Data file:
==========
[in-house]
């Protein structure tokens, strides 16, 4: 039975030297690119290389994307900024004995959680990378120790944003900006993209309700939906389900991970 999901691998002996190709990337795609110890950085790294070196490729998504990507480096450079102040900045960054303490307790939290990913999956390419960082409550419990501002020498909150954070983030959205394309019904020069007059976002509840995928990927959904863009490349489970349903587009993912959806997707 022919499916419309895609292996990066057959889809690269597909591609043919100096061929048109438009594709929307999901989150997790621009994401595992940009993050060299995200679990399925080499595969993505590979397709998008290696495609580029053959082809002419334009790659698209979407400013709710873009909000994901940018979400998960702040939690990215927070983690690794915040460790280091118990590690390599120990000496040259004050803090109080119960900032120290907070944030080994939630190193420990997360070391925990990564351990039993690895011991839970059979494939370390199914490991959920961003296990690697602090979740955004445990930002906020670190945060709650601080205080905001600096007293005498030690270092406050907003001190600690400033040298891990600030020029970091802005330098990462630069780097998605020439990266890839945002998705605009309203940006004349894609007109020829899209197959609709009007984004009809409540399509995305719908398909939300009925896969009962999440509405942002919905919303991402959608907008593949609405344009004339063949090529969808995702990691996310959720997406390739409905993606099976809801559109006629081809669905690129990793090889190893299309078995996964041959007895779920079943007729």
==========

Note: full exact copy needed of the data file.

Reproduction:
[in-house]
């Protein structure tokens, strides 16, 4: 039975030297690119290389994307900024004995959680990378120790944003900006993209309700939906389900991970 999901691998002996190709990337795609110890950085790294070196490729998504990507480096450079102040900045960054303490307790939290990913999956390419960082409550419990501002020498909150954070983030959205394309019904020069007059976002509840995928990927959904863009490349489970349903587009993912959806997707 022919499916419309895609292996990066057959889809690269597909591609043919100096061929048109438009594709929307999901989150997790621009994401595992940009993050060299995200679990399925080499595969993505590979397709998008290696495609580029053959082809002419334009790659698209979407400013709710873009909000994901940018979400998960702040939690990215927070983690690794915040460790280091118990590690390599120990000496040259004050803090109080119960900032120290907070944030080994939630190193420990997360070391925990990564351990039993690895011991839970059979494939370390199914490991959920961003296990690697602090979740955004445990930002906020670190945060709650601080205080905001600096007293005498030690270092406050907003001190600690400033040298891990600030020029970091802005330098990462630069780097998605020439990266890839945002998705605009309203940006004349894609007109020829899209197959609709009007984004009809409540399509995305719908398909939300009925896969009962999440509405942002919905919303991402959608907008593949609405344009004339063949090529969808995702990691996310959720997406390739409905993606099976809801559109006629081809669905690129990793090889190893299309078995996964041959007895779920079943007729």